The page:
Sunday, 13 March 2011

Why Black Cats are Lucky....

As the owner of a black cat, I think they are lucky, but over the centuries their reputation has run the full gamut from being sacred in ancient Egypt, to satanic in medieval Europe.
So where did it all start? How did black cats first get their reputation for bringing good luck?

Firstly, let’s go back four millennia, to 2,000 BC, and consider how rare black cats were. Wild cats were striped or spotted, to match the dappled sunlight. They originated either in forest environments as existed in the early history of North Africa, or Savannah type environment, which lead to more tawny colored coats. It was only a mutant allele, or gene, that led to the first solid coat colour such as pure black or white, and as they started to appear, in Egypt, black cats became associated with the goddess Isis.

Isis was the goddess of earth’s fertility and all living things (also the goddess of ships and sailors but more of this shortly.) She wore a black cloak, to symbolize night – which at the time was associated with calm and gentle love, rather than something demonic. The rare black cats were said to be the re-incarnation of Isis and became revered as sacred.

In Isis’ role as protector of ships and sailors, it was a logical step that black cats became the essential good luck charm on a sea voyage. Not only did they control the rodent population, but also invoked Isis’ good will on the voyage. To bring even more good luck images of cats were carved near the ship’s prow to please Isis. This superstition gained such strength that even as late as the 20th century, it was considered bad luck to sail without a ship’s cat, and a ship’s cat was mandatory on British Royal Naval vessels until 1975!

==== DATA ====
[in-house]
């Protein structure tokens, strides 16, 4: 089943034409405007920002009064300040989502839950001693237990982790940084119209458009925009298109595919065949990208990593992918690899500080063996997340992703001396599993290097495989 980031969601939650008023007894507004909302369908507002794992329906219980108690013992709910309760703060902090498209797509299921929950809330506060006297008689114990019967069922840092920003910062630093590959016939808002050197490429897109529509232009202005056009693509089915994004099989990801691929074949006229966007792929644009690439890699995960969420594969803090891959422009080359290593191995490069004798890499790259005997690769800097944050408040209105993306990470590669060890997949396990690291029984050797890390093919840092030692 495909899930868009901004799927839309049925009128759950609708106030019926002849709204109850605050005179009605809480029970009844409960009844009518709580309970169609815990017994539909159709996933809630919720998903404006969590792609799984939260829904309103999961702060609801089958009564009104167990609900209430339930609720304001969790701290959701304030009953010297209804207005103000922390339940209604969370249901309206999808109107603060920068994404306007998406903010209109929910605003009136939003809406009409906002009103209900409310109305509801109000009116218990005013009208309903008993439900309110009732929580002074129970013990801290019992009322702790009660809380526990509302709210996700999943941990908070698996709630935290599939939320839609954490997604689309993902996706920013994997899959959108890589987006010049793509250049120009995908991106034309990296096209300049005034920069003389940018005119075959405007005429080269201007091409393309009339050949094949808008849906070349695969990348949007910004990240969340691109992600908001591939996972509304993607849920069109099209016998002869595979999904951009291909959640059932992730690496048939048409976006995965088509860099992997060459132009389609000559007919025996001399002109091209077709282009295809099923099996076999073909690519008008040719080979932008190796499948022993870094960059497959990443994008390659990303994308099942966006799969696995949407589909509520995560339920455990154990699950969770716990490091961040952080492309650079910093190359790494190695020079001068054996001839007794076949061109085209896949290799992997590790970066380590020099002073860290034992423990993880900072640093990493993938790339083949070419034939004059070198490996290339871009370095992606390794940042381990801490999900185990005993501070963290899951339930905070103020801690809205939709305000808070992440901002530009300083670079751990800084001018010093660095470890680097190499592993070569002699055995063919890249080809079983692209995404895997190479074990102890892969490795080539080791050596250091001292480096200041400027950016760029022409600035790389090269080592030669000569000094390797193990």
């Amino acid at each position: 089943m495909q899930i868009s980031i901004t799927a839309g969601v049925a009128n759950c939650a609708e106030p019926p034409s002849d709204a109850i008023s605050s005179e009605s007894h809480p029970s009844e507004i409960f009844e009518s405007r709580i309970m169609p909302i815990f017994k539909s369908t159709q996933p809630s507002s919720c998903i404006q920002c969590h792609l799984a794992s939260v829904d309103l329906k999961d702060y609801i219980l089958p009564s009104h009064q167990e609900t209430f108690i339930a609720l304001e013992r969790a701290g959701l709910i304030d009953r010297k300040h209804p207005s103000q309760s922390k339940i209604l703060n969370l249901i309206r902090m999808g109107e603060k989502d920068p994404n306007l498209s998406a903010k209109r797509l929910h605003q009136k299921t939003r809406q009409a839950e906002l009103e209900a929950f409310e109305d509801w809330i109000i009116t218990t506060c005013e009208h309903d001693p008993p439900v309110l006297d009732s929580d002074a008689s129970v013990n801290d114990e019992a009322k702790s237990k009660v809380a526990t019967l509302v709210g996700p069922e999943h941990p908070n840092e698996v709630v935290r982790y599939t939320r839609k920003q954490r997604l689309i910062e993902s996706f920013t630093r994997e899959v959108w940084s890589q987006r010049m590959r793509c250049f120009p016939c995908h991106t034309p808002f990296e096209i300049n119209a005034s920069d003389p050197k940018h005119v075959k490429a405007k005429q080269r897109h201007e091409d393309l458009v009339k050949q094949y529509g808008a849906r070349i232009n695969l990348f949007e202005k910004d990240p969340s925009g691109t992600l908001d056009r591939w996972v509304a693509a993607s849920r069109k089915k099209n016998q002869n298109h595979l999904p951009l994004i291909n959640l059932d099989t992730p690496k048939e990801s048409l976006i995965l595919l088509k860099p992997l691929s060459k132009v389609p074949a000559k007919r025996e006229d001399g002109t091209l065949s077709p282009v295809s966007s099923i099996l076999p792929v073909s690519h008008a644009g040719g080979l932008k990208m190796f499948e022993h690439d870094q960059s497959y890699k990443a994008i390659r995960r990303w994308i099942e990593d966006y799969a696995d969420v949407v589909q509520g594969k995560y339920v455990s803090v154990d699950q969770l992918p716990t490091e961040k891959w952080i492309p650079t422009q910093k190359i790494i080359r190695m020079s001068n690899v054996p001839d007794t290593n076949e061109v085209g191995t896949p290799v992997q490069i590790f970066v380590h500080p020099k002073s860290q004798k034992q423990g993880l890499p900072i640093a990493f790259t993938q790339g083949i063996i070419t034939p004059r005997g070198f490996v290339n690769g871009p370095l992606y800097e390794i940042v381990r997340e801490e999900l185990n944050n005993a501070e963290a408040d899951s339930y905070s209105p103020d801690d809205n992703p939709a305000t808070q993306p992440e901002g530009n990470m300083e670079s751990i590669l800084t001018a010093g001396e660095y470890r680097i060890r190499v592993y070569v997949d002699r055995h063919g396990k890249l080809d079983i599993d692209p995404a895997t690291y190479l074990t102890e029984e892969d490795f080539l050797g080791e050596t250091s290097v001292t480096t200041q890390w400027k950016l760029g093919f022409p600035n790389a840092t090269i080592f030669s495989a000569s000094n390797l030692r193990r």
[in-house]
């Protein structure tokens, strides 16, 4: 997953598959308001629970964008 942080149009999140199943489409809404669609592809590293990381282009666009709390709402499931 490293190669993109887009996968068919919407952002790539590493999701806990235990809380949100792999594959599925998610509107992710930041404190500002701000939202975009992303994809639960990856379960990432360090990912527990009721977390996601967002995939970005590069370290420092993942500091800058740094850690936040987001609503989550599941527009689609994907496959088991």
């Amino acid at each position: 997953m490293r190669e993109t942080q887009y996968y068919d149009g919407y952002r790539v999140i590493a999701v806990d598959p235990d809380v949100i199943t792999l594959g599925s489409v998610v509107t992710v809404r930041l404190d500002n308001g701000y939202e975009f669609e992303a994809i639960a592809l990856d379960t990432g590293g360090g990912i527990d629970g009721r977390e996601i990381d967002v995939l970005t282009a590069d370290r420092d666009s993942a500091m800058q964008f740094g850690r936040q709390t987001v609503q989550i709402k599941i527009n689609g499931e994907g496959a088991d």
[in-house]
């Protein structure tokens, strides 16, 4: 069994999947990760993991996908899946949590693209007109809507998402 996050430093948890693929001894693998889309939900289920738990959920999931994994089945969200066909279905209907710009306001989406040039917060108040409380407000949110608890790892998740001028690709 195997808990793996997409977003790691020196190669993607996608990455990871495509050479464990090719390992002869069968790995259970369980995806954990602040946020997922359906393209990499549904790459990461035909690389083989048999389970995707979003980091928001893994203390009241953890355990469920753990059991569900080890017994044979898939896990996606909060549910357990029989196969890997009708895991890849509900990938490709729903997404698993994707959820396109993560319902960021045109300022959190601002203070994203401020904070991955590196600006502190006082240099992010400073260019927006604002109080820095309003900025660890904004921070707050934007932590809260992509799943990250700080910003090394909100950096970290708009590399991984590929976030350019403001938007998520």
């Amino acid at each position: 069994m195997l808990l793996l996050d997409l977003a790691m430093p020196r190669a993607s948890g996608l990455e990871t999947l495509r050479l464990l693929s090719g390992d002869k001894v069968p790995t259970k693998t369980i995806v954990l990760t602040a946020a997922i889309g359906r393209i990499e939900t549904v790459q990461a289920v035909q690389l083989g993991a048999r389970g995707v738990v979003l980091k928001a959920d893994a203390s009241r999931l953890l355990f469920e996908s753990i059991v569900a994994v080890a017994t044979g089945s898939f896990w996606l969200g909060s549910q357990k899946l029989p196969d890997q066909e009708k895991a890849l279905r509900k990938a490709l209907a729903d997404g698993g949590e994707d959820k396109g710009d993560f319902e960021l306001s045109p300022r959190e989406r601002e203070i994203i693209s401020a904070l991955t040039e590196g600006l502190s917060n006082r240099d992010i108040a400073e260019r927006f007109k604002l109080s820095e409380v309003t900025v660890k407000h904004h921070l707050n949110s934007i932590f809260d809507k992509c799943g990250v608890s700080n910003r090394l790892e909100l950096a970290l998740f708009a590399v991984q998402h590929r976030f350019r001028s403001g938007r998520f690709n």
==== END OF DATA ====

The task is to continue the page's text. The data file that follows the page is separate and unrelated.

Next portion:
“A black cat I’ve heard it said,
Can charm all ill away
And keep the house wherein she dwells,
From fever’s deadly sway.”
Old English folk poem.


  1. Great post! I have always had at least one black cat at a time. I love their glossy fur, and the way their eyes are magnified because of the dark face. If they have brought me luck, I am not sure, but I am a happy person.

    I love your blog..this is my first comment, but I do read it regularly! Keep up the good work!

  2. Oh that's great Melli, so glad you are enjoying the blog.
    One of my five cats is black - the only problem being that he's really difficult to photograph. All the detail of his lovely face and whiskers just disappears into itself, and at a distance he looks like a black blob (my lack of photographic skills, he's not a blob at all but a miniature panther in fact.)
    Grace x

  3. Great post. I love black cats, too. I had a black Manx for fourteen years and would have gotten another black one but my son moved out and left Toonces, a tuxedo. She will be 19 in June.

  4. Thanks, Grace, for another fascinating post!

  5. What a cool post. I'm going to hug my favorite black cat right now. I don't know if Pyewacket is any help with the rodent population, but he's very skilled at keeping my lap warm.

  6. Loved the history. I knew my black cat was special when my son brought him home to me.
    We have no mice, but he does love to play
    with our southern gekcos.

  7. Thanks for the post, Grace! I have a small colony of ferals that I care for (all TNR'd), with a black female. She's very friendly with me (she won't eat unless I pick her up first), but won't come in, even in the worst weather. I always worry about her around Halloween, because some folks are just cruel!

  8. Loving this post. I had two back cats, the only ones who survived a litter of seven. I called them itsy and bitsy. I loved those two miscreants. They died within two days of each other. I still say they were spiritually linked together in some way.

  9. Lovely cats!!!♥


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